An aggressive leader, Robert’s view was that the Afghans should always be attacked, almost regardless of their strength. The lack of effective intelligence left Roberts in ignorance of the scale of the Afghan uprising. On this occasion, the overwhelming Afghan numbers came close to inflicting a disastrous defeat on the British and Indian force.
While some work had been carried on the defences of the Sherpur Cantonment, much remained to be done. With the threat from Mohammed Jan increasing day by day, with tens of thousands of Afghans flocking to join the uprising, the British and Indian troops toiled to complete the defences.
The Sherpur Cantonment, a large rectangular encampment to the north of Kabul, had been built by the British and Indian army in the First Afghan War, within a five-mile outer perimeter. The mile and a half long south wall was complete. The west wall was near completion. The northern side of the cantonment rested on the Bimaru Heights, where, in 1841, so much skirmishing had taken place and relied entirely on the heights themselves for its fortification. The east wall reached to the area of Bimaru Village and petered out.
Mud towers were built along the heights and the village fortified. At one point, a ditch was dug and filled with captured Afghan guns and wire entanglements. An extensive telegraph system provided communications across the cantonment.
Robert’s artillery comprised twelve field guns, eight mountain guns and two Gatling guns with a small number of usable Afghan guns, which were distributed around the perimeter.
The 72nd Highlanders held part of the south and west walls. Major General Hills held the rest of the west wall and half the heights with 5th Punjab Infantry, 3rd Sikhs and 5th Gurkhas. The 23rd Pioneers held the eastern end of the heights. The Guides held the north-eastern corner around Bimaru village.
Companies from the 92nd Highlanders, 67th Foot, 28th Bengal Native Infantry and a company of Bengal Sappers and Miners held the east wall and the end of the south wall. General Roberts’ headquarters was in the west wall.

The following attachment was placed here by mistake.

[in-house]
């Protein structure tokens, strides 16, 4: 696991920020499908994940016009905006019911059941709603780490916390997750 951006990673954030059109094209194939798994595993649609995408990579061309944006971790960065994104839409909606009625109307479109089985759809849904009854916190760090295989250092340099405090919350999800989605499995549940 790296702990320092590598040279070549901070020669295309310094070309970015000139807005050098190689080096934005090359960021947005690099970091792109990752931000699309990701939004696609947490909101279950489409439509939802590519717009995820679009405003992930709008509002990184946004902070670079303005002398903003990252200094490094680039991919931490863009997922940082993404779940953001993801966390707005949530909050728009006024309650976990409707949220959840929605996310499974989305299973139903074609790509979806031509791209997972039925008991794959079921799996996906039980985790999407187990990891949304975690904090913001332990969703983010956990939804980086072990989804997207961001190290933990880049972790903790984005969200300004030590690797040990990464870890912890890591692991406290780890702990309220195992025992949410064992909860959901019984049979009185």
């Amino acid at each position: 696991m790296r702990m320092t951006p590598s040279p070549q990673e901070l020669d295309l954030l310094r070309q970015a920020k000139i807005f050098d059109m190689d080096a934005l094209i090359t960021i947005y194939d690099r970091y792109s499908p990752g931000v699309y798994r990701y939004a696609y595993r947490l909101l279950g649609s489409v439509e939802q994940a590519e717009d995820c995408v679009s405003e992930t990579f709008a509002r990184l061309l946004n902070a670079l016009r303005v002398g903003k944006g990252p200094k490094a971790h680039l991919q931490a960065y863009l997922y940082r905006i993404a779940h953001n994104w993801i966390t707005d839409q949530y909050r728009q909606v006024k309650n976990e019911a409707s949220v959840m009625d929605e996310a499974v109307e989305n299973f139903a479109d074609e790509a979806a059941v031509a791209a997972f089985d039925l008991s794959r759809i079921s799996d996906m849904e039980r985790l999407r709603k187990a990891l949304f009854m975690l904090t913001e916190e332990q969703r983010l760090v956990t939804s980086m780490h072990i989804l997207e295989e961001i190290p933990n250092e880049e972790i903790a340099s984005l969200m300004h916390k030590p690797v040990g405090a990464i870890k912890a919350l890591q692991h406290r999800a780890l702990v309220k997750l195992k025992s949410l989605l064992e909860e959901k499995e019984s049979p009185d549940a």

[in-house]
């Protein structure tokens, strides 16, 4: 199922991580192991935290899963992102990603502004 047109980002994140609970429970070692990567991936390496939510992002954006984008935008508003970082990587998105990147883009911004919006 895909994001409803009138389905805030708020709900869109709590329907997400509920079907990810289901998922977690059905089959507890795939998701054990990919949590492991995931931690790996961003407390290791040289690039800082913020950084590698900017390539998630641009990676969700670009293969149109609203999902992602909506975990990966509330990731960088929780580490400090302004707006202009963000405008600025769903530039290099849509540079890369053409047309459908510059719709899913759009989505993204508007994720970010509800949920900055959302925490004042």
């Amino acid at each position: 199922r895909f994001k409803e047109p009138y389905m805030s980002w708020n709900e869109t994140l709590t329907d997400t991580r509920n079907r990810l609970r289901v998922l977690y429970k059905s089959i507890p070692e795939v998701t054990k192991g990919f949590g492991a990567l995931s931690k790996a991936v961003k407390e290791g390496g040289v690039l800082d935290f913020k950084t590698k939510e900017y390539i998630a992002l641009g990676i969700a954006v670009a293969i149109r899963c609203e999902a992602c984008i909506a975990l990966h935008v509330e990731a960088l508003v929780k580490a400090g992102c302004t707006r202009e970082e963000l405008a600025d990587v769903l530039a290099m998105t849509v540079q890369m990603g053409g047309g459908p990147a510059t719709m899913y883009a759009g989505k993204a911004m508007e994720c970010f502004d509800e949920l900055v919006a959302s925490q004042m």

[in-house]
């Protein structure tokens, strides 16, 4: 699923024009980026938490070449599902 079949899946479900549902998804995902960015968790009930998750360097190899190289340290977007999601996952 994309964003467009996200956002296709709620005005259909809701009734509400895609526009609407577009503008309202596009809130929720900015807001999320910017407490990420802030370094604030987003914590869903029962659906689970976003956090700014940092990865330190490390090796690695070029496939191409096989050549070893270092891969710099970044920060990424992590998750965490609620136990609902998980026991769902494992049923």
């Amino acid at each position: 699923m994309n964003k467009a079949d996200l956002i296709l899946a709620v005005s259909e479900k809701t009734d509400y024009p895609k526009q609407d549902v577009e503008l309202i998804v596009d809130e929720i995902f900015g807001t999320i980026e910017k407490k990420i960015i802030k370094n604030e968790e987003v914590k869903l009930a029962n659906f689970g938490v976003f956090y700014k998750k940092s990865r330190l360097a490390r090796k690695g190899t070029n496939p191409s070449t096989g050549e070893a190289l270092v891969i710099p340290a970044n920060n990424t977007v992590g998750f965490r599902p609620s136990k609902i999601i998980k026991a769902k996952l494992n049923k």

Mohammed Jan’s hordes of tribesmen hovered around the cantonment, but lacked the training and equipment to conduct a full siege.
On 17th December 1879, the British and Indian cavalry moved out of the main gate and patrolled around the cantonment walls. Provoked by this display of bravado, the Afghans gathered on the Asmai and Siah Sang Heights, to the south west and south-east, where they were bombarded by the British artillery.
On the evening of 18th December 1879, it snowed hard, causing the Afghans to disperse to Kabul for the night. Over the next few days the British and Indian troops undertook a sortie from the cantonments to capture a neighbouring fort, but otherwise awaited events.
On 21st December 1879, Brigadier General Charles Gough, commanding the First Brigade of Bright’s Second Division and already advancing towards Kabul, received, at Jagdalak, a message from Roberts ordering him to march for the Sherpur Cantonment with his brigade without delay, a move he promptly began.
Gough’s march towards Kabul finally provoked the mass attack on the cantonment that the British and Indians both hoped for and feared. Hoped for, because a decisive repulse of the assault would break up the mercurial Afghan army and feared, because the Afghans might penetrate the defences, in which case it would be all up with the heavily outnumbered garrison.
On 22nd December 1879, Roberts received intelligence that the attack would be launched the next day, information that proved correct. Afghans gathered from all over the north-east of the country for the battle that was expected to destroy the invading army of British and Indians, just as their predecessors had been destroyed at the Battle of Gandamak in 1842.